Those of you who read THN regularly might recall that a mere 10 days ago, I wrote about how great the conference finals were going to be and how both were pick ‘em affairs.
Well, never mind about that. The fact that we’re previewing the Stanley Cup final so early is a clear indication that the Eastern and Western Conference finals were the biggest letdowns since Back to the Future Part II. Did anybody see that coming? There’s no way anybody could have predicted that two of the best players in the world would come up so limp at such a crucial time. And the Los Angeles Kings, while valiant in effort, could not overcome their lack of offensive flair and their fatigue from playing through two very difficult, very physical series.
Actually, though, we probably shouldn’t be surprised that the Chicago Blackhawks and Boston Bruins are playing in the Stanley Cup final for the first time ever and giving us the first Original Six championship series since the Montreal Canadiens defeated the New York Rangers in 1979. The Blackhawks have clearly been the class of the league all season and have a unique ability to play it any way you’d like. You want to trade offensive chances? Sure. Want to lock it down and make every inch of the ice a battlefield? OK. Want to get down and dirty and pound each other into submission? Bring it on.
The Bruins, on the other hand, are riding their playoff success on the fact that they are built to excel at a time of year when the league is clearly governed by another rulebook. It makes the team-building thing a little more difficult when the referees call it one way during the regular season, then pretty much ignore 90 percent of the obstruction fouls in the playoffs, but the Bruins have found a way. They are clearly willing to take their lumps during the regular season in exchange for playoff glory.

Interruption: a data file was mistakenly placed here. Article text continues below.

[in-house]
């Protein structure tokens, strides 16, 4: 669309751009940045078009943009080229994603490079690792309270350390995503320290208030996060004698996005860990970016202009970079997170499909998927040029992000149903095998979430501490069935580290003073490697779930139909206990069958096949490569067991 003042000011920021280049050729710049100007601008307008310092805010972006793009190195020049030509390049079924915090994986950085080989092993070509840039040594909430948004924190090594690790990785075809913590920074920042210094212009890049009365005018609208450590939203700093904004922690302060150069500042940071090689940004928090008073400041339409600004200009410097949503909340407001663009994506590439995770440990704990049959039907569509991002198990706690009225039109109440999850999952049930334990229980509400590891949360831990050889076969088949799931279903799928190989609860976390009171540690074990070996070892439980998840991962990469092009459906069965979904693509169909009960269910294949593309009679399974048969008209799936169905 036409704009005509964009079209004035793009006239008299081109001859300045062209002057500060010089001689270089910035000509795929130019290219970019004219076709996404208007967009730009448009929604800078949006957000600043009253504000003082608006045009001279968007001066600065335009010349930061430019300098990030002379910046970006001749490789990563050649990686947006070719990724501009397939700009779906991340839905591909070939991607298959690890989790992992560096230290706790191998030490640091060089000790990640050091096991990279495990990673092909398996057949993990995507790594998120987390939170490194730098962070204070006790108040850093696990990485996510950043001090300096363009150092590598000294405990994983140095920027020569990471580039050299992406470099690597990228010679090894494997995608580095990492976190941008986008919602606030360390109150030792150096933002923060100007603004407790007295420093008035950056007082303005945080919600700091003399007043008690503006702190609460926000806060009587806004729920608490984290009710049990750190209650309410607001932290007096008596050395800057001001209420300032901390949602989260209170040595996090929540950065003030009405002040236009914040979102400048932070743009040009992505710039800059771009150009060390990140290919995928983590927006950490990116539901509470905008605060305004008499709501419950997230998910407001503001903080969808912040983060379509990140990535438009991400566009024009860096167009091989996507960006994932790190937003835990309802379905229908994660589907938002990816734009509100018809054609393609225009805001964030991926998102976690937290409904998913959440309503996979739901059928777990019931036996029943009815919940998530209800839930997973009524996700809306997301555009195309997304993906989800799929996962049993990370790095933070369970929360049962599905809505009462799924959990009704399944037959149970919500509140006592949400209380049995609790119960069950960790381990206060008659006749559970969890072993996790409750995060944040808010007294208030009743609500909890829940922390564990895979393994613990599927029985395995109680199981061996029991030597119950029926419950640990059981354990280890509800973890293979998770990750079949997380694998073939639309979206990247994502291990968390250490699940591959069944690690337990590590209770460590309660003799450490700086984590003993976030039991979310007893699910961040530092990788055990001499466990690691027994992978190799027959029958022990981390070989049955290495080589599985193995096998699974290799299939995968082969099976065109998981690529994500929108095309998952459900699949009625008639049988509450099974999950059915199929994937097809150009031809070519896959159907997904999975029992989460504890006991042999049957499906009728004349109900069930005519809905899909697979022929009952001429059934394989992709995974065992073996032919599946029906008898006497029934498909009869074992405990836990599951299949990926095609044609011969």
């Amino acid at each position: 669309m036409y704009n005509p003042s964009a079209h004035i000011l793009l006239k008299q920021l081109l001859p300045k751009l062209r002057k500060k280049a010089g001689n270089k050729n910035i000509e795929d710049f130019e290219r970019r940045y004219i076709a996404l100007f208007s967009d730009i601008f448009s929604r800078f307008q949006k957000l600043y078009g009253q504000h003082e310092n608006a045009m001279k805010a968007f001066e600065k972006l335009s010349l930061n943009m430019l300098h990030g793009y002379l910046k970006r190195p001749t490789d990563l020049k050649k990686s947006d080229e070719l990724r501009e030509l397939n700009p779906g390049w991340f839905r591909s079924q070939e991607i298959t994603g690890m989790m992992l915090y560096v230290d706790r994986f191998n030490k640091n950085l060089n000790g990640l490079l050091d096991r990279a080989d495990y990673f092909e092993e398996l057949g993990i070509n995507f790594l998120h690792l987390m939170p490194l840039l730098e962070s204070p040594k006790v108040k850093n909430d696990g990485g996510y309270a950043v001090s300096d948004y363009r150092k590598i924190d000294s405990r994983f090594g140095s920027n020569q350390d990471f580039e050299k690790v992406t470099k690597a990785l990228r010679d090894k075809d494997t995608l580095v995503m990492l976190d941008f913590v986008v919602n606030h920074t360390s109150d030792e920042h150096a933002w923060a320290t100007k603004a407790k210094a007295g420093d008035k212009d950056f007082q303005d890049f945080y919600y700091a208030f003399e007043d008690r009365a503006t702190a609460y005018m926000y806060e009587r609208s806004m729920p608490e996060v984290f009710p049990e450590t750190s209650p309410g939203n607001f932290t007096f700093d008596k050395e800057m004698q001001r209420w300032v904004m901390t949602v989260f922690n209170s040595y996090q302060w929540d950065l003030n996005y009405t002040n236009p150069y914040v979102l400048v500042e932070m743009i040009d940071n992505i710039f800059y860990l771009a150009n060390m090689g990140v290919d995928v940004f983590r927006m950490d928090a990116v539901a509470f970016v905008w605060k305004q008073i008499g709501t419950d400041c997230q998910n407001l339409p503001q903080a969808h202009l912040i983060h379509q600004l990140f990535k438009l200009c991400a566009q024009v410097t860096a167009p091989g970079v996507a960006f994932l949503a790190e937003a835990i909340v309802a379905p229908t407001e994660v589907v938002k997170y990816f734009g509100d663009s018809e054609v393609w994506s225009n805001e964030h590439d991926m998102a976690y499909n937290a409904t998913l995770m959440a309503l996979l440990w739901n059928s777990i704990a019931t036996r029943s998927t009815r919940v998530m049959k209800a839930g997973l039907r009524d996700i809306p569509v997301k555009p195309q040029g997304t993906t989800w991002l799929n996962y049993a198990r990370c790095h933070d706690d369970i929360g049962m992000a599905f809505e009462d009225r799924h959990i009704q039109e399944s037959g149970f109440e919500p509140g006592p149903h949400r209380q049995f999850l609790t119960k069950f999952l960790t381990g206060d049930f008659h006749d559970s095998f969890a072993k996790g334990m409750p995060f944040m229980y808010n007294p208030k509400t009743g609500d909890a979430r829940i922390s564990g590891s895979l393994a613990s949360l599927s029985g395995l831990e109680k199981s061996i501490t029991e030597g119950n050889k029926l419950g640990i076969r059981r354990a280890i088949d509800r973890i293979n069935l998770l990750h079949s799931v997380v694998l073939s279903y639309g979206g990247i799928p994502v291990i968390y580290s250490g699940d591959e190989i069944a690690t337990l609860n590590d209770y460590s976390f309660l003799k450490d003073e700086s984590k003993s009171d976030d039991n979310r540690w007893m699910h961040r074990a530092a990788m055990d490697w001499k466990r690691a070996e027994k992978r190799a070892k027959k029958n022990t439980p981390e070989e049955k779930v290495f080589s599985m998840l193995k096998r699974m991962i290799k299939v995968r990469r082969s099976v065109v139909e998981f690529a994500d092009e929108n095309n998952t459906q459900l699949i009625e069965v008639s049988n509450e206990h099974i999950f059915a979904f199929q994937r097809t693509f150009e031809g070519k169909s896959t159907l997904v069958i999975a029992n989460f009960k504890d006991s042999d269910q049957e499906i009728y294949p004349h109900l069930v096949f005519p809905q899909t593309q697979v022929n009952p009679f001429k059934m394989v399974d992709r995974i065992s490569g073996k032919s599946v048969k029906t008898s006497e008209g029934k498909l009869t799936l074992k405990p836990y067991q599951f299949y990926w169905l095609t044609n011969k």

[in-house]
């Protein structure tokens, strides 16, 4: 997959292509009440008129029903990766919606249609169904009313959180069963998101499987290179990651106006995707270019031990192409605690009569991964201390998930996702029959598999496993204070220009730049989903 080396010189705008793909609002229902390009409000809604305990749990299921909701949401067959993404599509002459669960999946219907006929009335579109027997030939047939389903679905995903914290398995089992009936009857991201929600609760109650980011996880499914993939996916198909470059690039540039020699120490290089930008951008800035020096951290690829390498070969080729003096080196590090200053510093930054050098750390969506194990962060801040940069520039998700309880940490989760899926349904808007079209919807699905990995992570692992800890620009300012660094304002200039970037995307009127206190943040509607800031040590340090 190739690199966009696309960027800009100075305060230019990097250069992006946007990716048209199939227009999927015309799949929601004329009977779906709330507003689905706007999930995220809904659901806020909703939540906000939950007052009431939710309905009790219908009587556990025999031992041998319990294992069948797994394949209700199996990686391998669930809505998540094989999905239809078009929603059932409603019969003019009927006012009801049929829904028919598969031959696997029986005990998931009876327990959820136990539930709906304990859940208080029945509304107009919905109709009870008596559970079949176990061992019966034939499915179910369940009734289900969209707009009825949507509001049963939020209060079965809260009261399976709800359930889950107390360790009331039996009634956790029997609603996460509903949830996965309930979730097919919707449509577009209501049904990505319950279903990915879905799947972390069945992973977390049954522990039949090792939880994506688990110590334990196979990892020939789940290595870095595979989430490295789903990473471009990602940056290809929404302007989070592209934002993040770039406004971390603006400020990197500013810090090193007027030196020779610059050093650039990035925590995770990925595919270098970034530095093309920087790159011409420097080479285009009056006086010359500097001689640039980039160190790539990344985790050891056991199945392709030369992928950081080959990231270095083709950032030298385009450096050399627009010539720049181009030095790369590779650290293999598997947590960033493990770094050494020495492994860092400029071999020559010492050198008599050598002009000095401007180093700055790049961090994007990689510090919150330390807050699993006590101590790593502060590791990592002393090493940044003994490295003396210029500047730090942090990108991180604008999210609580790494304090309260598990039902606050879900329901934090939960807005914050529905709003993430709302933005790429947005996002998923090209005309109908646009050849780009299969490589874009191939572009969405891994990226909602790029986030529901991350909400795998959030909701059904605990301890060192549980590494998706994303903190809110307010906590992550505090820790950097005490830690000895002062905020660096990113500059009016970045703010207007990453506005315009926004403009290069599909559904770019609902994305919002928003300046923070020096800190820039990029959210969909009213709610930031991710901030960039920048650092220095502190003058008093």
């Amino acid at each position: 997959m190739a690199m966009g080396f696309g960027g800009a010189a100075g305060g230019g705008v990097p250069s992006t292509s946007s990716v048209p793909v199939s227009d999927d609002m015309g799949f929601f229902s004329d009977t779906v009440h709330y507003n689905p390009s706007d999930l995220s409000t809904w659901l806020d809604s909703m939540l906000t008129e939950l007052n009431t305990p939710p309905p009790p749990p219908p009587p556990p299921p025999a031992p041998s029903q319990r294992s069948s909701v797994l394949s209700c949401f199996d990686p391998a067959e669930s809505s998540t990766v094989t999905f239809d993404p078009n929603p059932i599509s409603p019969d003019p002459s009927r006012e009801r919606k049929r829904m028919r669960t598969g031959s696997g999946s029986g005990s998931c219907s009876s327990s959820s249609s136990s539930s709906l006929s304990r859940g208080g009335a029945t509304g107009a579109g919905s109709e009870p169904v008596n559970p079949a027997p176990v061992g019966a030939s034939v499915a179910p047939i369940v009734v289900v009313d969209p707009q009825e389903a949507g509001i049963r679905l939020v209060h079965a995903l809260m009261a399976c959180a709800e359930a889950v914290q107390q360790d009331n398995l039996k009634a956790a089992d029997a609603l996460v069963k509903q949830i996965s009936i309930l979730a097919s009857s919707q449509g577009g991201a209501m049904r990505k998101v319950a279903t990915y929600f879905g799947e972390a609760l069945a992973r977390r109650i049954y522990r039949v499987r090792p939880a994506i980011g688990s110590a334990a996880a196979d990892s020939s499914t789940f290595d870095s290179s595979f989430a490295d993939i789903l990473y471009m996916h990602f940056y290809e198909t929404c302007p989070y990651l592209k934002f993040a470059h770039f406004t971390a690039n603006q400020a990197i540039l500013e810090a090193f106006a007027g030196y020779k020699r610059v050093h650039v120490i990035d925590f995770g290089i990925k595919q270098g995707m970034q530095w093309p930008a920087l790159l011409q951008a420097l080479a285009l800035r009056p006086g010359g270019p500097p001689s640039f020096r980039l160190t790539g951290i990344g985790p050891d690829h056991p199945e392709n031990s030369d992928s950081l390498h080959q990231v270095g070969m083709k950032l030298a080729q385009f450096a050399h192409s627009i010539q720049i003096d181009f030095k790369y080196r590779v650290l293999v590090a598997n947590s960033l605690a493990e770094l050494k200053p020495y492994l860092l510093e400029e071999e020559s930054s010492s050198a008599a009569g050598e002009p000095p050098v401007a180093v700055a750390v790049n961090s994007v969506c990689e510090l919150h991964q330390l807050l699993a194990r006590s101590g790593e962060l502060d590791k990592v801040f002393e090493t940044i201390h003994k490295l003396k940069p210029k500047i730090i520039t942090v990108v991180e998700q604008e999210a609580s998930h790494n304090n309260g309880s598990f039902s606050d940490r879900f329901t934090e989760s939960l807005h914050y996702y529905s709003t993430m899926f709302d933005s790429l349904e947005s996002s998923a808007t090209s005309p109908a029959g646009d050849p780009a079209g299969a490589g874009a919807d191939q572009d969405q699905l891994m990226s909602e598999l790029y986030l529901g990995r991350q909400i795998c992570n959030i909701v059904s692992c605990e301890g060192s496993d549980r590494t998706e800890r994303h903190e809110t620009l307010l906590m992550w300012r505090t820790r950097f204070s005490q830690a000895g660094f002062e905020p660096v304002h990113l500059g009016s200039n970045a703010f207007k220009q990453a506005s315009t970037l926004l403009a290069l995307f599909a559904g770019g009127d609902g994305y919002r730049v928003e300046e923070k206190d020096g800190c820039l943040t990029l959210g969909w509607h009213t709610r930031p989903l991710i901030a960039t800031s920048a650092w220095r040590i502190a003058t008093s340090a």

On paper, this series has the makings of a classic, but so did the Eastern and Western Conference finals. But we promise, this one will not disappoint. Unless it does. With that in mind, we preview the 2013 Stanley Cup final:
How Chicago got here: Well, having guys such as Bryan Bickell channel their inner Cam Neely certainly helps. Any team that gets to a Stanley Cup final needs some of its lesser lights to step up and shine and Bickell has done exactly that, even before he was moved to the top line with Jonathan Toews and Patrick Kane. And like their opponent in the final, the Blackhawks have gotten better as the playoffs have progressed. None of the Blackhawks is a point-per-game player in the post-season, but they have been getting contributions from a wide variety of sources and Corey Crawford is providing the kind of goaltending that Stanley Cup winners need.
How Boston got here: By overcoming an enormous scare in the first round, then steamrolling their way through the next two rounds of the playoffs in one game more than the minimum. The Bruins successfully shut down Sidney Crosby and Evgeni Malkin and reduced a team that was averaging 4.3 goals per game going into the series to just two goals in four games in the Eastern Conference final. Defenseman Zdeno Chara is looking very much like a Conn Smythe Trophy candidate after a so-so season by his standards and David Krejci and Nathan Horton are providing goals both in terms of quantity and timeliness. Tuukka Rask has made everyone in Boston forget about Tim Thomas with his play, particularly in the second and third rounds.